Jeffrey Siger will sign and discuss The Mykonos Mob (Poisoned Pen Press; $25.95 or $15.95).
Jeff is an American living on the Aegean Greek Island of Mykonos. A Pittsburgh native and former Wall Street lawyer, he left his career as a name partner in his own New York City law firm to write mystery-thrillers that tell more than just a fast-paced story. His Chief Inspector Andreas Kaldis novels are aimed at exploring serious societal issues
confronting modern day Greece and the world at large, while touching upon Greece’s ancient roots. The New York Times Book Review picked Jeff as Greece’s thriller novelist
of record, and the Greek Government named him as one of six authors—and the only American—writing mysteries that serve as a guide to Greece. He’s received Lefty and
Barry “Best Novel” award nominations, served as Chair of Bouchercon World Mystery Convention and as adjunct professor of English at Washington & Jefferson College, teaching mystery writing.
Jeff blogs about Greece every Saturday on www.murderiseverywhere.blogspot.com and can be reached at www.jeffreysiger.com, on Facebook @jeffrey siger, and on Instagram at jeffrey_siger
"A perfect setting and first-rate storytelling." --Ragnar J nasson, bestselling author of The Dark Iceland series
When corruption lies deep beneath the surface, how can the truth come to light?
Book #10 in the Chief Inspector Andreas Kaldis Mysteries, following An Aegean April
Best Books of 2018 in Crime Fiction by Library Journal
"Fans of Adrian McKinty's Sean Duffy books and other police procedurals that handle violence and political issues with black humor will welcome this outstanding crime novel." --Library Journal STARRED review
When a young demonstrator is publicly singled out and assassinated by highly trained killers in the heart of protest-charged Athens, Chief Inspector Andreas Kaldis is convinced the killing was meant not to take out a target, but as a message. A message from whom? To whom? And why?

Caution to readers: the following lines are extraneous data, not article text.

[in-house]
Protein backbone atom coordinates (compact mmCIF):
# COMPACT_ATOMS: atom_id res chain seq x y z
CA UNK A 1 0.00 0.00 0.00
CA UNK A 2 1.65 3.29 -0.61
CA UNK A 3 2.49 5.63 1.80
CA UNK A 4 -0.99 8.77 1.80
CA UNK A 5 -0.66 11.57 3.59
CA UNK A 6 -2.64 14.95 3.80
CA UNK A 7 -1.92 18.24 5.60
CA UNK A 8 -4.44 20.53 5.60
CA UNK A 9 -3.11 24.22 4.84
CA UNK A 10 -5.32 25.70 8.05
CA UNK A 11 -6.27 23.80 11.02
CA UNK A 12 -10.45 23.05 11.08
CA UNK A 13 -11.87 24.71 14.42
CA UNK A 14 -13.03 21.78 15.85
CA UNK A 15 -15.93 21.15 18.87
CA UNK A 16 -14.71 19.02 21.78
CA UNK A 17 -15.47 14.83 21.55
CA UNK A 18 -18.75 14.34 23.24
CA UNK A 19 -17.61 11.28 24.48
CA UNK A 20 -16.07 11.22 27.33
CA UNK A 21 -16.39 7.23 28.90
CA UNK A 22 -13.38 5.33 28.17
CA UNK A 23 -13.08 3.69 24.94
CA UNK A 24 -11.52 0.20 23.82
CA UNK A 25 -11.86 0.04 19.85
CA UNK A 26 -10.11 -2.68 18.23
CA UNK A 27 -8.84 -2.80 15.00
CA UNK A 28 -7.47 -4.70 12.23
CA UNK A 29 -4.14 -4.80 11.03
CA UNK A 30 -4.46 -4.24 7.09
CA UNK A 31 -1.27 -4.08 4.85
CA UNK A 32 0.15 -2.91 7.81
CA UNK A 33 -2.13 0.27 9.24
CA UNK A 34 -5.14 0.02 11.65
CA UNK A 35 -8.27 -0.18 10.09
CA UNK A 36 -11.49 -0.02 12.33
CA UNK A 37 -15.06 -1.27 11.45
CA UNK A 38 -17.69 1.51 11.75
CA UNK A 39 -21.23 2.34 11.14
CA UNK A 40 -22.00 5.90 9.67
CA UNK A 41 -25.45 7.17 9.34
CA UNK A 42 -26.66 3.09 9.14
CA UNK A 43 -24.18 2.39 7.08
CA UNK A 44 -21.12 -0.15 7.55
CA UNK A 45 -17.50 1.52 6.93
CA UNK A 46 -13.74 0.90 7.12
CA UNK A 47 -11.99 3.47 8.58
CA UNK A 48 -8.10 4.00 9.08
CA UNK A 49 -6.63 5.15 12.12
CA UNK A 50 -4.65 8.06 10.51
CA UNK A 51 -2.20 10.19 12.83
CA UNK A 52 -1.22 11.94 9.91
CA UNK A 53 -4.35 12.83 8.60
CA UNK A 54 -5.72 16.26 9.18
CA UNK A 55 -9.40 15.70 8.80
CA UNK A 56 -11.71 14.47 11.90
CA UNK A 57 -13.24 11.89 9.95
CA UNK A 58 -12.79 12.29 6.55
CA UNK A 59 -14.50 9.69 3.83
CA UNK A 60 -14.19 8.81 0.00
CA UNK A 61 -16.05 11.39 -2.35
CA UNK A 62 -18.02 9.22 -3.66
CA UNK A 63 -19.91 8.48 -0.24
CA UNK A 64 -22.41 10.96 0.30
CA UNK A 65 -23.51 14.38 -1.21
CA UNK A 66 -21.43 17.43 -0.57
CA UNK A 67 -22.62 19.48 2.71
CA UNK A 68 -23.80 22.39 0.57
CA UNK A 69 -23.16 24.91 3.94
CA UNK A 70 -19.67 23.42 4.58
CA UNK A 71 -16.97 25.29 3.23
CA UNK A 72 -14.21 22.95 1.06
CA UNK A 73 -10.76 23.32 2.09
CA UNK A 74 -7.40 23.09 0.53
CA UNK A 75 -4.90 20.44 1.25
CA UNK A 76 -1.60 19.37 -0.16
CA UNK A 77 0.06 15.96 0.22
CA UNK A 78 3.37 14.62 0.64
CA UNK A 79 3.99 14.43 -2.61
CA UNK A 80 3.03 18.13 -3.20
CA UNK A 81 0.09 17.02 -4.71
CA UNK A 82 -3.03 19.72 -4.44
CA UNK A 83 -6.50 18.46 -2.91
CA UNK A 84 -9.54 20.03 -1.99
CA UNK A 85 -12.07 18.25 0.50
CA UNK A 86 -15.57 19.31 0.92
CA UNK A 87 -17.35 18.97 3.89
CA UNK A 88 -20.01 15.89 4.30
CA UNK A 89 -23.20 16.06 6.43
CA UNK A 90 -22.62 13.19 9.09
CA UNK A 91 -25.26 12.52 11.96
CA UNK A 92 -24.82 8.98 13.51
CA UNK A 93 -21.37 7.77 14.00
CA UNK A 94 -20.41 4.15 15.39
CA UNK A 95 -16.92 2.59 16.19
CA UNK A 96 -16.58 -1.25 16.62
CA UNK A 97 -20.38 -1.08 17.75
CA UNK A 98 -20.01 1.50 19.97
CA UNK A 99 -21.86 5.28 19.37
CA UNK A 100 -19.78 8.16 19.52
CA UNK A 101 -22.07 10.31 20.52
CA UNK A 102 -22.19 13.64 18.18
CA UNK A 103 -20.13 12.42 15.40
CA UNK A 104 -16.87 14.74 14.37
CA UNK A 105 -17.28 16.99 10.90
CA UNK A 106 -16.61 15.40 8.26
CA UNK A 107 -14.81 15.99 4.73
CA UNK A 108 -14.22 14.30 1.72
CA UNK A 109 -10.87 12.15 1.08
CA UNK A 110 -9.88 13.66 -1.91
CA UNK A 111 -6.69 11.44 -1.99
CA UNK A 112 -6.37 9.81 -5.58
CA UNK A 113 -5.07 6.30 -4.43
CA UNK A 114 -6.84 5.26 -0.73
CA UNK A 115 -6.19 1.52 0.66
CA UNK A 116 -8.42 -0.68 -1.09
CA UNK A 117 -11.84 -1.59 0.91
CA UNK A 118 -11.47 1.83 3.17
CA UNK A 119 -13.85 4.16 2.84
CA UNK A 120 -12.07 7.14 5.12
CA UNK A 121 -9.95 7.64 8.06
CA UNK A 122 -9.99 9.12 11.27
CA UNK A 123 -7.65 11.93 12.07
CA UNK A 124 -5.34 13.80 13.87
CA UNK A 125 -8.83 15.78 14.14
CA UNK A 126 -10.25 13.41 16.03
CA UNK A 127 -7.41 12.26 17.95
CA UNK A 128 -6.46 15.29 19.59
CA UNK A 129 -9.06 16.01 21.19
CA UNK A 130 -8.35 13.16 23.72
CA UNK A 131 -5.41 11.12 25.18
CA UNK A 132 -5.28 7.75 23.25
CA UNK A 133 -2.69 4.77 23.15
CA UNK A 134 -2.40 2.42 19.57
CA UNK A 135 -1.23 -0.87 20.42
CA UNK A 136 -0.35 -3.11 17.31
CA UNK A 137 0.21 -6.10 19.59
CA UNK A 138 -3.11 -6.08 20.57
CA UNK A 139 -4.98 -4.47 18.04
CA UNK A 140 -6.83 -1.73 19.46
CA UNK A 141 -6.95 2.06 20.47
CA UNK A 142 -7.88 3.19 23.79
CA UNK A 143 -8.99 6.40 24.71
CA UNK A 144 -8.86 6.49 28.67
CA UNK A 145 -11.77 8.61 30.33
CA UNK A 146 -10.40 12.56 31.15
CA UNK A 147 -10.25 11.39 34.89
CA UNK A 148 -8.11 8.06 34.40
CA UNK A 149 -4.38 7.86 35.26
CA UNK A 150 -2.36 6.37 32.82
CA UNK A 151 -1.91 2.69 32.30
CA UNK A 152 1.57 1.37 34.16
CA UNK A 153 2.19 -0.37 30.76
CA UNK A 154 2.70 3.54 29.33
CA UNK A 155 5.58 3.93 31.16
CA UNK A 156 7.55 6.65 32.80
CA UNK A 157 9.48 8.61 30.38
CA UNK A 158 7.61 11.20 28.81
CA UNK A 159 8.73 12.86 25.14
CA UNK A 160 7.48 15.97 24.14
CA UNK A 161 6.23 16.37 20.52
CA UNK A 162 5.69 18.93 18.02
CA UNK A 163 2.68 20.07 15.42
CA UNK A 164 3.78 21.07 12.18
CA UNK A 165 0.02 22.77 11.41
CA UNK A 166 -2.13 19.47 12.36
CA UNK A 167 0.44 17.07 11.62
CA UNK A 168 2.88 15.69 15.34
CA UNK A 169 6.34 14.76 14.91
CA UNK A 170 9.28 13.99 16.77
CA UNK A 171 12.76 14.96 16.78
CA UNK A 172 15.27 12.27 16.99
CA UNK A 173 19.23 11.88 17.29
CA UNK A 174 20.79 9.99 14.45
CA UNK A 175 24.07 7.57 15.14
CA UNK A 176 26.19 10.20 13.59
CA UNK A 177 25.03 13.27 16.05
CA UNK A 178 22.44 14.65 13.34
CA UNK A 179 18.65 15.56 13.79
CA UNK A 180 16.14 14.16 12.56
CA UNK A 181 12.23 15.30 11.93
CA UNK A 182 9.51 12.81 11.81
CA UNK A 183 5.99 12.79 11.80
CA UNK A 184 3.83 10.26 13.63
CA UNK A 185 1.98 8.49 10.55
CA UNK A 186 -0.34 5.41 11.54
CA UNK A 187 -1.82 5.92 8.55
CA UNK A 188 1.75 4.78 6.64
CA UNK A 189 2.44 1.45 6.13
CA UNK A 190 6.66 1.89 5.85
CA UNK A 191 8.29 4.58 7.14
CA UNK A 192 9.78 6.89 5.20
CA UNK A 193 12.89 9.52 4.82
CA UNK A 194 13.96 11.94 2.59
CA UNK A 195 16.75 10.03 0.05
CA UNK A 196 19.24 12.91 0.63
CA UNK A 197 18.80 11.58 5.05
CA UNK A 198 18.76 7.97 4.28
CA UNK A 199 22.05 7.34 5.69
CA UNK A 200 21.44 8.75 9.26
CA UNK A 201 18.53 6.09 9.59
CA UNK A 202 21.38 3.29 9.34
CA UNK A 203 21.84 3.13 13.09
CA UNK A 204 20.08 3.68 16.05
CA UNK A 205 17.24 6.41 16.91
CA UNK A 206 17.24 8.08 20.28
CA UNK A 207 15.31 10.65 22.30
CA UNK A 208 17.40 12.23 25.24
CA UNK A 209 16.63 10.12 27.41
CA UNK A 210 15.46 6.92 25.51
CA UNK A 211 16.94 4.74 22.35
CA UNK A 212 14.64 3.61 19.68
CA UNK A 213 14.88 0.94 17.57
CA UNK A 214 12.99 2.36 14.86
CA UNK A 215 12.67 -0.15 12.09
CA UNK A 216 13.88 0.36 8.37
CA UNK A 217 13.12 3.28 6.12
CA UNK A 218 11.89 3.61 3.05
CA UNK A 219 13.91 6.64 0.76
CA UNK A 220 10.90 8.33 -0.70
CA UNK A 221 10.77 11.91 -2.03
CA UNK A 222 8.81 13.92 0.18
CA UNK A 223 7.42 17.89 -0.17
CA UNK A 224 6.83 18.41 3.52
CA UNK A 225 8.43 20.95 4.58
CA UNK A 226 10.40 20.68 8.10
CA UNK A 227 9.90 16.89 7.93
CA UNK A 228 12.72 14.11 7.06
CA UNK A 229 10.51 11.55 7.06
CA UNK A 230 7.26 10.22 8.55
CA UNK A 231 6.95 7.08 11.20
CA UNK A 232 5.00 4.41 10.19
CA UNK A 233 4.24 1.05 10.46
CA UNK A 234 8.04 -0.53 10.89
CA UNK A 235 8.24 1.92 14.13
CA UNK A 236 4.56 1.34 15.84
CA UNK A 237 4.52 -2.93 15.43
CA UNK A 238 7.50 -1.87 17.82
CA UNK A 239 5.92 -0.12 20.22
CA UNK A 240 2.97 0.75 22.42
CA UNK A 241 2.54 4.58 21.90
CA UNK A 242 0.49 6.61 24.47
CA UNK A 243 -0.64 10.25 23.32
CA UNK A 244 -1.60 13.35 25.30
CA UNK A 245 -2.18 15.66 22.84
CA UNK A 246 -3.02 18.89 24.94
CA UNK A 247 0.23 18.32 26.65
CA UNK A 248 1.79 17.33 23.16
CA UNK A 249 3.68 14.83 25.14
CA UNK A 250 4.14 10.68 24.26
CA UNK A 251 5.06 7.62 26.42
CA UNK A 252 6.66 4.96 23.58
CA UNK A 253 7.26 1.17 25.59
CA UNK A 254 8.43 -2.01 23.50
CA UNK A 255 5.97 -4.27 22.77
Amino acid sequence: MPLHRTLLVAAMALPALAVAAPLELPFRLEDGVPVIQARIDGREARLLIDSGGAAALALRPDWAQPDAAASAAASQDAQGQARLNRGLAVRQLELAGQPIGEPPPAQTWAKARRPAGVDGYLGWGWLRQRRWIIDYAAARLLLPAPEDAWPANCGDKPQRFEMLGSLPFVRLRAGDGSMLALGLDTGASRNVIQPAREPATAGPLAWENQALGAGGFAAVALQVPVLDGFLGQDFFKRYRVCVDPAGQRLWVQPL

Delphi once stood at the center of the world, a mountainous, verdant home to the gods, where kings and warriors journeyed to hear its Oracle speak. The Oracle embodied the decree of the gods--or at least the word of Apollo. To disobey risked...everything.
Did the warriors of ancient Sparta simply vanish without a trace along with their city, or did they find sanctuary at the tip of the mountainous Peloponnese? That stark, unforgiving region's roots today run deep with a history of pirates, highwaymen, and neighbors ferociously repelling any foreigner foolishly bent on occupying this part of Greece.
Mykonos holds tight to its past even as it transforms from an obscure, impoverished Aegean island into a tourist mecca and summertime playground for the world's rich, a process making the Mykonian people some of the wealthiest in Greece. Yes, the old guard is still a force to be reckoned with despite the new money.
In an isolated olive grove on the Aegean island of Tinos lies the remains of two charred bodies chained together amid pieces of an incinerated Greek flag. An enraged press screams out for justice for the unknown victims, until the dead are identified as Gypsies. Then the story simply dies. Is it a Gypsy clan war, a hate crime, or something else?
Saint John wrote the apocalyptic Book of Revelation over 1900 years ago in a cave on Greece's eastern Aegean island of Patmos.
When the body of a boy from one of Greece's most prominent families turns up in a dumpster in one of Athens' worst neighborhoods, Chief Inspector Andreas Kaldis of the Greek Police's Special Crimes Division is certain there's a message in the murder. But who sent it and why?